Simple Tips to Keep Your Home Network Secure
At a basic level, a home network is a collection of devices which are connected to each other using wires, or wirelessly. The list of devices can include computers, laptops, smartphones, tablets, gaming consoles, smartwatches, printers, and more.
It is crucial to keep your home network secure; some of its devices may store sensitive information such as banking details, email account information, usernames and passwords for your social media accounts, and more.
Fortunately, you can protect your home network from cyber attacks using a few simple methods. If you are looking for effective tips that will help you keep your home network secure, this article is for you.
1. Access the router using a wired connection.
The router is your first line of defense against hackers and automated cyber attacks. It is your home network's gateway to the Internet, which means it has the important role of protecting all the data that moves in and out of your home network.
Unfortunately, some hackers may come close enough to your house to get access to your data. Simply look up "wardriving" in Google, and you will discover that the danger is real. These bad guys may use man-in-the-middle attacks to steal private data from your devices, and getting access to your router is of paramount importance to them.
With man-in-the-middle attacks, hackers intercept the data that is being transferred between two parties, alter it, and then send it to one or both of them, pretending to be the other party. You may think you are logging into your router's admin panel, but you would input your username and password in a web form which was set up by a hacker.
Wired connections may not be that convenient, but they are much safer in comparison with Wi-Fi networks. So, be sure to access your router's admin panel using an Ethernet connection, because this will prevent hackers from logging into the device.
2. Change router's username and password.
Change your router's default login credentials as soon as you buy a new model; default router usernames/passwords can be easily found on the Internet. By changing your router's username (if possible) and password, you will reduce the risk of being hacked or spied on.
Many people use passwords such as "123456" or "monkey" to secure their devices, but I guarantee that their home networks have been penetrated a long time ago. Don't make the same mistake; ensure that your passwords include complex sequences, which can't be guessed or discovered by hackers through brute-force attacks. Be proactive about your cyber security!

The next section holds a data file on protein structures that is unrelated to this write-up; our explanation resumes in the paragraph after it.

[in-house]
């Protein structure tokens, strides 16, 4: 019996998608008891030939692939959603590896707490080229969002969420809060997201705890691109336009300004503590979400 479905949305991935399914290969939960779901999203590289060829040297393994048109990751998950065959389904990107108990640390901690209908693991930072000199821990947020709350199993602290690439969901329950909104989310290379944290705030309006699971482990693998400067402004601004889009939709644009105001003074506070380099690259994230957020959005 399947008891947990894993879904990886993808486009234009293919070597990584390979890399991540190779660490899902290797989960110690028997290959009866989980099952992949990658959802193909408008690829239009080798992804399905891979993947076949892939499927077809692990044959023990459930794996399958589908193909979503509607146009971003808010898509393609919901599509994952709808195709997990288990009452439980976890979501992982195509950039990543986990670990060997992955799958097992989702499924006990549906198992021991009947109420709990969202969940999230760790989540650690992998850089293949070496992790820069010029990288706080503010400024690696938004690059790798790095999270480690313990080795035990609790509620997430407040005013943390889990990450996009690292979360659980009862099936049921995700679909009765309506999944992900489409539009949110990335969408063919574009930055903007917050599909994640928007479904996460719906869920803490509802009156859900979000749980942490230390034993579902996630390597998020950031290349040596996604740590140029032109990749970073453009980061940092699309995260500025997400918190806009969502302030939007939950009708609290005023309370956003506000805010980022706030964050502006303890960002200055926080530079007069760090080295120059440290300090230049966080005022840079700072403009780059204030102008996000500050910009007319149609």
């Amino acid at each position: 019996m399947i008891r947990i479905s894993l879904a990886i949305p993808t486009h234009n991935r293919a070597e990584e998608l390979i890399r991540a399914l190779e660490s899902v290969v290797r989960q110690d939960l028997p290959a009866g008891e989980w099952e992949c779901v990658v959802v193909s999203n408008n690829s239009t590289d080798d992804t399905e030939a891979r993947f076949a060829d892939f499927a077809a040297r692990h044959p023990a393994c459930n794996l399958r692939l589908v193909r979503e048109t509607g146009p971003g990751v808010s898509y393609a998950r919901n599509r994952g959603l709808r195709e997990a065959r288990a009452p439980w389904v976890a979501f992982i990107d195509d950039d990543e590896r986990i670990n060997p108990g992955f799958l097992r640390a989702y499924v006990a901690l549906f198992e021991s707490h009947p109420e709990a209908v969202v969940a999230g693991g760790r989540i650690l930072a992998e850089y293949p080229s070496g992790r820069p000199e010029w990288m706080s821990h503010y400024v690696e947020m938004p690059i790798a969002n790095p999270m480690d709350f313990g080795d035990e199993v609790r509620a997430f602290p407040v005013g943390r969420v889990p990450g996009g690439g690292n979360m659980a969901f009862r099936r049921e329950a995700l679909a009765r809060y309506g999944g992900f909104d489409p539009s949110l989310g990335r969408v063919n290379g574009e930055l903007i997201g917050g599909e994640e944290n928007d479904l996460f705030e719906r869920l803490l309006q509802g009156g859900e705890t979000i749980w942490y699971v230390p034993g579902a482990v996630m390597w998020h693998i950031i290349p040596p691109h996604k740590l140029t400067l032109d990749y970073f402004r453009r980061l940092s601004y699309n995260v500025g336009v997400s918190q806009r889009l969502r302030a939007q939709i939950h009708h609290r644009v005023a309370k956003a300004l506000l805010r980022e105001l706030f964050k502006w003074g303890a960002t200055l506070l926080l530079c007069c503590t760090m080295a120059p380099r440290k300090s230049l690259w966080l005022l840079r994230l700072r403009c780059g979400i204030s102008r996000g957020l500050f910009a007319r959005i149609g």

With brute-force attacks, hackers will use applications that try every possible password combination until they find one that works. Make sure to use passwords that have at least 15 characters; this will make them almost impossible to crack. In the end, don't forget that any password, no matter how complex, can be discovered. Change your router password every six months, and you should be safe.
3. Use a random Service Set Identifier (SSID) name.
Each wireless network must have a unique name, but many router manufacturers continue to include their brand names in the default SSIDs. People who have purchased a Linksys router will discover that the default Wi-Fi network name is something like Linksys-12345, for example.
Don't make it easy for cyber criminals to get access to your network. If they know your router's manufacturer, it will be much easier for them to look for specific vulnerabilities online. Therefore, you should choose a random name for your network, and not one that gives away useful information.
4. Use the best security protocol for your Wi-Fi network.
Did you know that the first wireless networks exchanged unencrypted data? This meant that anyone could intercept and see all the information that traveled wirelessly.
Everything seemed to change with the introduction of Wired Equivalent Privacy (WEP). I said "seemed", because there were serious problems with this security protocol, starting with the implementation of the weak RC4 encryption mechanism, which was supposed to keep the data secure, but failed to do so. Hackers soon found out that they could crack any WEP network within minutes.
Things improved as time passed by, of course. Wi-Fi Alliance approved WPA, WPA2, and now we've gotten WPA3, which offers protection against brute-force attacks, advanced data encryption mechanisms, and more.
It has been demonstrated that WPA2 networks can be cracked under certain circumstances, but WPA3 is considered secure at the moment. So, if your router supports WPA3, make sure to activate it.
5. Keep router firmware updated.
If you've bought an expensive router, you will find out that its manufacturer releases updates that patch security holes regularly. I'm not saying that it can't happen with low-end routers, but this has been my experience so far.
Router firmware updates are easy to install these days; some routers can even download and apply the patches on their own, without requiring human intervention.
I hope that you like, and you will apply these tips; they can protect your home network from hackers and their malicious software.